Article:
Additives can help extend the viability of fuel but that is even a matter of debates as a search of this forum's archives will show.

We use two additives in our fuel at the recommendation of our diesel shop and friends in the marine diesel industry. We have debated the effectiveness and necessity of additives on this forum, but at this point we've elected to follow the advice we've been given by the people we know. So we use Hammond's Biobor, which is a bug-killer for diesel fuel, and Hammond's Select 3 which is a stabilizer and lubricity additive.

There are people who believe biocide, stability, and lubricity addives are a good idea, people who believe they are a bad idea, and people who believe they are unnecessary but don't hurt anything. What I know about additives and petro-chemistry wouldn't fit on the head of a pin so all I can do is make a judgement based on my take on the people who have given us advice.

I have no experience with ValvTect as it was not one of the additives that was recommended to us. I'm not trying to imply that it's good, bad, or indifferent. I simply don't know.

-- Edited by Marin on Wednesday 28th of July 2010 08:20:49 PM

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Old 07-28-2010, 09:59 PM   #3
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RE: Fuel loading

Sounds like a great idea not to use the aux tank or even to remove it. Ideally a boat should have most of her weight just aft of midships. To have it at either end or (heaven forbid) at both ends like a tandem canoe is folly. Put batteries, holding tanks, fuel tanks, engines ect as close to the center of the boat as possible. Most of our trawlers have one pointy end and a broad and rather flat stern. At speed a trawler runs best w her load close to but aft of ctr.*In following seas weight a bit further aft is desirable. If your boat is slim and very pointy fwd and wide and full aft you almost can't get weight too far aft. Weight too far fwd would be a handful or possibly even tragic. A boat that is full fwd AND aft is much more tolerant of casual weight distribution and over loading. The manufacturer can tell you where the design water line is. I've worked in boat building and all boats of this type are quite different as to what mechanical equipment is specified for an individual boat and also how much consideration is given to balance and trim. I have a 30' boat w 100 gal water tanks aft. Fortunately her stern is very full so I keep the tanks fairly full. Don't want to be caught in following seas w a light stern.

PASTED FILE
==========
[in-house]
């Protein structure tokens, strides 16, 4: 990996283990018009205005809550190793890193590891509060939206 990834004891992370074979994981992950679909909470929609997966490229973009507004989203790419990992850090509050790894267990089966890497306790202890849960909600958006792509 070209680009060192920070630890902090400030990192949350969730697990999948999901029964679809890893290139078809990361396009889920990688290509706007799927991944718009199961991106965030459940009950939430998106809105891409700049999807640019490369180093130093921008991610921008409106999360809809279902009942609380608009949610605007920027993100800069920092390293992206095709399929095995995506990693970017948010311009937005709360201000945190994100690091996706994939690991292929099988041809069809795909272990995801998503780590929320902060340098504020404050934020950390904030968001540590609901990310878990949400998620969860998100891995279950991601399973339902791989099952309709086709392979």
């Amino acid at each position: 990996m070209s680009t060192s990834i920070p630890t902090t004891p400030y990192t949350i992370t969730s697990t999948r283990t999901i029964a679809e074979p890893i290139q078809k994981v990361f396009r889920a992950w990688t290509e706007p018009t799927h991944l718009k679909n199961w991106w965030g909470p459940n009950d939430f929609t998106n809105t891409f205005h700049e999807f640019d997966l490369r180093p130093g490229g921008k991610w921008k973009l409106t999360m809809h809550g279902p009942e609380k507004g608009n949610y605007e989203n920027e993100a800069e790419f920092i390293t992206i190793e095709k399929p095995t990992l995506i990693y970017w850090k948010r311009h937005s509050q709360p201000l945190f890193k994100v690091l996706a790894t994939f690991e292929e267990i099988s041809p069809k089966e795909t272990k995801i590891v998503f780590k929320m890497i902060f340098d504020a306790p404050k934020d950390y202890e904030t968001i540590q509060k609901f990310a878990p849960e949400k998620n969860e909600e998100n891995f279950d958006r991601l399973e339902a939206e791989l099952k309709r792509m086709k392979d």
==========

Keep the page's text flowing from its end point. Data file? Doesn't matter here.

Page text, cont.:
Eric Henning
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Old 07-30-2010, 05:41 AM   #4
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RE: Fuel loading

Thanks guys for your input. There was a recent article in Motor Boating magazine that advised to keep the fuel tanks as full as possible to prevent condensation. I know this has been a debatable issue for some time, similar to fuel additives, so who knows.

I started a thread on the sea ray forum: about Valvtect and fuel additives in general. Interesting reading. Be sure and check out this link: concerning an independent test on diesel fuel lubricity. I haven't put any fuel in my boat yet so am very interested.

I'm going to call Carver and ask them if they have any info or advise about weight distribution.